Floating Points main asset as a producer and composer lies in his ability to manipulate sounds, both organic and electronic, into one cohesive whole. The contrast between the nigh on orchestral ‘Falaise’ and the bitty electronics of ‘Last Bloom’ is a wonderful example.
Crush is a solid high fidelity production, best enjoyed through the medium of a good pair of headphones. The album builds without ever really reaching the high of a dancefloor bangers and ebbs without receding too far. Highlight has to be ‘Requiem For CS70 and Strings’.
Toro Y Moi
Toro Y Moi has proven himself an ambidextrous songwriter over the past decade. Labelled ‘chillwave’ back when that was thing, Chaz Bundick cut through the term like a knife, going on to craft nu-R&B and material closer to disco or French House.
2019’s Outer Peace seems to straddle those two worlds. Tracks like ‘Freelance’ and the highly charismatic ‘Ordinary Pleasure’ exist more on the disco side of affairs, while ‘Miss Me’ and ‘Monte Carlo’ play like nu-R&B. What does it matter? Toro Y Moi can do it all.
When the New York rap group Ratking went on hiatus in 2015, Wiki emerged as the trio’s most active and magnetic member. On his 2019 album Oofie, Wiki built on his XL debut No Mountains in Manhattan with a second album released on his own label that reflected a 26-year-old veteran navigating the stress of life in New York, nostalgia for the city’s past with self-confidence and his own place in the world.
Features from Princess Nokia, Denzel Curry, Your Old Droog and Lil Ugly Mane complement the snaggle-toothed rapper’s unique style resulting in one of the most coherent and reflective rap albums of the year.
New Zealand native Aldous Harding’s new album won over a lot of hearts this year. Designer is a superb hodge podge of different folk-rock sounds. Harding is a capable lyricist, one who writes tunes like ‘The Barrel’ with a hushed sense of intimacy, inviting you into her world for a brief few minutes. Tracks like ‘Zoo Eyes’ and ‘Fixture Picture’ incorporate a vintage sense of psychedelia, bolstered by some crafty guitar parts and tight vocal harmonies. The duet delivery on ‘The Barrel’ is easily among my favorite vocal parts of 2019.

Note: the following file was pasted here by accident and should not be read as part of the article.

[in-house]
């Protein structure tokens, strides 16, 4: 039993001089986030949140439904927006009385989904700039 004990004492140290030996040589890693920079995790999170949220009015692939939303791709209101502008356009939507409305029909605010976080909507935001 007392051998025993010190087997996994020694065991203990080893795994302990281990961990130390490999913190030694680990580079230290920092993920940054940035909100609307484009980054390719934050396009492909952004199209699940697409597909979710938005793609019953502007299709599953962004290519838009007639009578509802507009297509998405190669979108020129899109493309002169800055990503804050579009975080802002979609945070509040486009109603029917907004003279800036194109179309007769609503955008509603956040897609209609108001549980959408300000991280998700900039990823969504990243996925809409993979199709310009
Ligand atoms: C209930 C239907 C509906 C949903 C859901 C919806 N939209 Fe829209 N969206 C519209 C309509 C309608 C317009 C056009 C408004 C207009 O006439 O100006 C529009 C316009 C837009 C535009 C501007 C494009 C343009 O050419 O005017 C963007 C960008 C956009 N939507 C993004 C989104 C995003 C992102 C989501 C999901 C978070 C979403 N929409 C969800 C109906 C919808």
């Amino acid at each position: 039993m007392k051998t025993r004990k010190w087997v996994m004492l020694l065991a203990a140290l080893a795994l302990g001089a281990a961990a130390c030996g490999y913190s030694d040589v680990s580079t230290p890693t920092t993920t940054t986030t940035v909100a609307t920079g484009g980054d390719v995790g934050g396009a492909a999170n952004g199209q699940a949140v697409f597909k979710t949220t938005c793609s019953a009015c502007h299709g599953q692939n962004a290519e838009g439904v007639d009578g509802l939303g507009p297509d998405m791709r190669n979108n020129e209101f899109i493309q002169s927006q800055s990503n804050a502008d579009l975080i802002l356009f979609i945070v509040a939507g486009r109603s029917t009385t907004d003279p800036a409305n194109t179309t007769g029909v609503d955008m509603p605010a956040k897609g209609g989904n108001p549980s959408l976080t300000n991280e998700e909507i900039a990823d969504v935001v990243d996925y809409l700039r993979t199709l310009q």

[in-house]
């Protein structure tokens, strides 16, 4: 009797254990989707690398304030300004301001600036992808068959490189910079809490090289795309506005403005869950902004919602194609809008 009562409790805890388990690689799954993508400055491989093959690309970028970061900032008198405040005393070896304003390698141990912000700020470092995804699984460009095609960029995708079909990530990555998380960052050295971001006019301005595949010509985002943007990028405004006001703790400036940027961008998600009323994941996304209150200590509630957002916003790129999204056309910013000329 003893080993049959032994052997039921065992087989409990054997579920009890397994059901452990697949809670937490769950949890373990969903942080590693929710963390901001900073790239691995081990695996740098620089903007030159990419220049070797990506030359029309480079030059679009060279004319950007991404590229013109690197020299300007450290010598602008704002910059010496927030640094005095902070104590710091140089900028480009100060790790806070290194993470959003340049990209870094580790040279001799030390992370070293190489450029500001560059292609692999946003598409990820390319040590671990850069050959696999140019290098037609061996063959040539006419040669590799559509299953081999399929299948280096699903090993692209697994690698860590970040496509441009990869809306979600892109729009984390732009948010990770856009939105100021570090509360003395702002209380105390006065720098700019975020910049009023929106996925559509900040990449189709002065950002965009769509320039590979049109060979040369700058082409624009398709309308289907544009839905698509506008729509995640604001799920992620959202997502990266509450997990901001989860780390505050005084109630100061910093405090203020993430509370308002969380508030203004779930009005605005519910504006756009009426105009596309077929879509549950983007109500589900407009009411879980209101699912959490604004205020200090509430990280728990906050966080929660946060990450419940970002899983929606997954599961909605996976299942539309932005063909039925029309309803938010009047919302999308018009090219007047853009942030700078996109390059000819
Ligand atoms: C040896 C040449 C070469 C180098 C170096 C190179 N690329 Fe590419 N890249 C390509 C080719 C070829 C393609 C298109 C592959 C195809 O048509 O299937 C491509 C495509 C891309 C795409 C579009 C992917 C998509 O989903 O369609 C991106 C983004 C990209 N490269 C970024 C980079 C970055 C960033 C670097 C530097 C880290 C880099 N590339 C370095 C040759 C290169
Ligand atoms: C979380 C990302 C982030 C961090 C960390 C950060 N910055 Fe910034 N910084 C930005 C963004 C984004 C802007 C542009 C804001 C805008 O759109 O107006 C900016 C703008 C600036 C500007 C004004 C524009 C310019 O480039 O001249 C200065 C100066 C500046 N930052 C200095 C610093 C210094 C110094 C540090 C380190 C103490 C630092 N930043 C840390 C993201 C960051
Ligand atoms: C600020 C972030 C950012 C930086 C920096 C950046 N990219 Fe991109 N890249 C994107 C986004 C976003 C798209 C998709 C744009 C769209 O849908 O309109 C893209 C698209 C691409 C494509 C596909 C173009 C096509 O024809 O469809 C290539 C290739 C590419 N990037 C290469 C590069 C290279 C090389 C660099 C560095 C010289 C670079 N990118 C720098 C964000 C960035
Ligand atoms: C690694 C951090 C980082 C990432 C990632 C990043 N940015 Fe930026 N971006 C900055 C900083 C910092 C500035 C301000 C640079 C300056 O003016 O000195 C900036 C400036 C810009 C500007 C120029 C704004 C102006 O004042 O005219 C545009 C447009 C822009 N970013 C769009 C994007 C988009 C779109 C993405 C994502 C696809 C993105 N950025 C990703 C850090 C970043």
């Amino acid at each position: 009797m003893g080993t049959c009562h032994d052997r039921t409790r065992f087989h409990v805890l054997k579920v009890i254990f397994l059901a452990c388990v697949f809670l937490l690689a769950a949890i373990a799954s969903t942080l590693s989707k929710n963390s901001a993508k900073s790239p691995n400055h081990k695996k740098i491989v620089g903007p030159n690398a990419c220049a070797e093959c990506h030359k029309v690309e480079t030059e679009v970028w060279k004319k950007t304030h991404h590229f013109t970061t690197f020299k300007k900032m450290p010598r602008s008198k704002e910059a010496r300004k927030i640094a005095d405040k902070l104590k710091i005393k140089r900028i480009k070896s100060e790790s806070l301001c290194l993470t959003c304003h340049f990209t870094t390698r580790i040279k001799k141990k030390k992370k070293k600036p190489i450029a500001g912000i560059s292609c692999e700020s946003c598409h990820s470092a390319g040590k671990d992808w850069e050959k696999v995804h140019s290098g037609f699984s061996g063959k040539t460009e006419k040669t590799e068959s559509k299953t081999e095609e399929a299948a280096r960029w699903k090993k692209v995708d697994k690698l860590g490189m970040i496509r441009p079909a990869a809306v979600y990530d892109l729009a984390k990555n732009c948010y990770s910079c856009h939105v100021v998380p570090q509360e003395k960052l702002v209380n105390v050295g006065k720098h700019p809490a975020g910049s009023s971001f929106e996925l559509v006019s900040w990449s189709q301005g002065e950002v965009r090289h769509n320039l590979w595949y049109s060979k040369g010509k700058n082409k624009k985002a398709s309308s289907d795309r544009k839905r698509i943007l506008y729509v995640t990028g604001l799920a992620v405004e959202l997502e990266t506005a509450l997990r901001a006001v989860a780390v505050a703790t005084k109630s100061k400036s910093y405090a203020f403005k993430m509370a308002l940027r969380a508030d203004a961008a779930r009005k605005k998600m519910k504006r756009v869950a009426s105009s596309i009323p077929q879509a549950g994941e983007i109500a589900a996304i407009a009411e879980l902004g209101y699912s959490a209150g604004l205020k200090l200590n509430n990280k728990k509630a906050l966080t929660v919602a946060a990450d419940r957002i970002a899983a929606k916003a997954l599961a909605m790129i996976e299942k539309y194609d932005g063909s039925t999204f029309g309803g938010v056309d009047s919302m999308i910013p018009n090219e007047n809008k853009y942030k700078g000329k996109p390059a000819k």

Before Charli came along, everyone was waiting with bated breath for when the big Charli XCX chart-dominating album was going to come. Then the star’s 2019 album taught us that that was a ridiculous thing to wait for because Charli XCX is so much more than a chart pop artist. Sure, it has its pop anthems – the Christine and the Queens collaboration ‘Gone’ is an absolute stormer of a single and the Troye Sivan featuring ‘1999’ is among her most accessible material – but its strengths lie in the singer’s dedication to pushing boundaries and sounding lightyears away from her peers.
Charli is an extra-terrestrial force to be reckoned with. It takes pop sensibilities and applies them to a mesh of synthesized textures and muscular beats. PC Music’s influence has waned and fallen into the trap of sameness recently but here the productions of AG Cook and crew sound contextually exhilarating – the ice-cold productions are a perfect partnership for the exceptional charm and personality that comes with Charli XCX’s delivery. She’s the heart of the party that everyone wants to be friends with but always maintains openness and vulnerability. Charli effectively communicates the inner world of one of pop’s most interesting stars.